Picture the scene. It’s a cold, wet Friday night in midwinter. Rather than staying in the warmth, I’ve gone to Ravenhill, the home of Ulster rugby. Ulster aren’t doing very well. The handful of travelling supporters are having the time of their life. But then things start to change. One lone voice begins to sing ‘Stand up for the Ulstermen.’ The song spreads, and soon it’s ringing round the whole stadium. Ulster manage to get the try they needed, and the crowd end up hoarse from singing.
Or if rugby isn’t your scene, think of the magic formula for the music industry these days - especially the X Factor type song. The song starts off quietly, slowly, before gaining in volume; the solo singer is joined by a choir or backing singers; there’s the inevitable key change, finishing loudly with some fireworks or bright lights.
In both cases, the song is started by a single voice, but it’s catchy, it invites others to join in, so that the end result is so much larger and more impressive. In a sense, that’s what we have here in Psalm 118. Throughout Lent we’ve been looking at some cries of the heart - desperate cries to the Lord, asking him to help and save. Psalm 118 is slightly different, in that it is a victory song; it’s a cry of victory, thanking God for his salvation. It starts with a solo voice, but is soon expanded by the backing singers.
The choir master is looking for more people to join the chorus - as we hear the song, I wonder if you’ll want to sing along?
The Psalm kicks off with an invitation to worship. The soloist sings out: ‘O give thanks to the Lord, for he is good; his steadfast love endures forever!’ (1) Immediately, the chorus are invited to echo that praise: ‘Let Israel say... Let the house of Aaron say... Let those who fear the Lord say...’ (4)Can you join in? Let the people of Aghavea say: ‘His steadfast love endures forever’. Are you sure of God’s steadfast, never changing, faithful love?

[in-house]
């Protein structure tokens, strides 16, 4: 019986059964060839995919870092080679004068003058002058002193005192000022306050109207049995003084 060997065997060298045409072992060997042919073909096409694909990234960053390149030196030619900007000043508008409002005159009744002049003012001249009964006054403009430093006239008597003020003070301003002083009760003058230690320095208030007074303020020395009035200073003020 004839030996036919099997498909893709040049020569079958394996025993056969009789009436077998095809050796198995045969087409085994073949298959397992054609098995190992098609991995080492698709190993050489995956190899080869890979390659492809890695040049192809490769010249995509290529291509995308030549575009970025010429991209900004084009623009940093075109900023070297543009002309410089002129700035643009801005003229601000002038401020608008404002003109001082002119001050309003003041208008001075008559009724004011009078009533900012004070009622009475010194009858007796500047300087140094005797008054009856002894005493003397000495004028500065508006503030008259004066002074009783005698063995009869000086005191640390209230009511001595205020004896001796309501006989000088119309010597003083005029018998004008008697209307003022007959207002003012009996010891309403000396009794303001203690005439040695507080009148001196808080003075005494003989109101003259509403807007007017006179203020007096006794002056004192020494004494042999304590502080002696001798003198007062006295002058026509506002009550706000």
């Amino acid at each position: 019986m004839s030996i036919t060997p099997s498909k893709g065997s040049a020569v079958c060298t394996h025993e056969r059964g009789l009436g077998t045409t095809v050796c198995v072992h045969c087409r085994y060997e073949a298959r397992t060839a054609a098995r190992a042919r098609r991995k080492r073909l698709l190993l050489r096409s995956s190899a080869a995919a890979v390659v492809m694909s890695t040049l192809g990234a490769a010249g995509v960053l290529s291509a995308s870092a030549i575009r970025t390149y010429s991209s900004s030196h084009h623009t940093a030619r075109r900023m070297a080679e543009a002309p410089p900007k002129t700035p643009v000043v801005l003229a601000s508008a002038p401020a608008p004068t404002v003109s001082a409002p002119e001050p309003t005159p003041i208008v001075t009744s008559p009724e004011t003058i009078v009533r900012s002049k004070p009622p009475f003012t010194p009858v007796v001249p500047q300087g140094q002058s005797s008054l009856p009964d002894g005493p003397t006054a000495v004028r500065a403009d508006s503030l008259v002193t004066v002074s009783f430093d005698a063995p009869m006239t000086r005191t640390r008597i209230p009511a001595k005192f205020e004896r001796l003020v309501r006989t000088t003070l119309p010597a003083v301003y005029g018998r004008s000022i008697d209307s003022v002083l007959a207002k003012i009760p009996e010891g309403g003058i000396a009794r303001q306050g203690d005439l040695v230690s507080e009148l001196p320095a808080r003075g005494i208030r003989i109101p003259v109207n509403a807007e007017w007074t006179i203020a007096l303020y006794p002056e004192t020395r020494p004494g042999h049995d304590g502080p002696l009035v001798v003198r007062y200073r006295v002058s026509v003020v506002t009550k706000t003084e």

Perhaps you’re not sure of it tonight. Maybe you’ve been knocked and rocked by something that’s happened to you this week. Maybe you’re been shaken by some news. You wonder if God really does love you; if his love is more than just for a week or two. Does it abide forever? Let’s listen in as the soloist takes the mic again.
The singer shares his testimony. ‘Out of my distress I called on the Lord.’ (5) If you look at verses 10-13, you get an insight into his predicament. ‘all nations surrounded me... they surrounded me on every side... the surrounded me like bees; they blazed like a fire of thorns...’ The image is of being completely surrounded, hemmed in, pressing in - not in the comforting God surrounds me of last week (Ps 139), but in a much more hostile way. There’s danger here, the threat is real; the enemies are hostile - like a swarm of bees (you sometimes see on TV people who allow bees to cover them...), or a fire.
As these enemies press in, ‘Out of my distress I called on the Lord; the Lord answered me and set me in a broad place.’ (5) It’s the difference between being in the scrum at Ravenhill, surrounded, to being air lifted and set down on a spacious tropical island. From danger to delight. There’s space, freedom, no enemies to worry about.
But before we reckon that the singer is like an Action Man figure; the song shows us clearly that his rescue has been the Lord’s doing. He testifies that the Lord is on his side; that he has taken refuge in the Lord; that it is in the name of the Lord that he cut them off. Verse 14 sets us straight: ‘The Lord is my strength and my might; he has become my salvation.’ Remember the story of David and Goliath? Goliath stands 9 feet tall; David is just a youth. But the Lord is on David’s side, and with a stone and a sling, the Lord gives David the victory.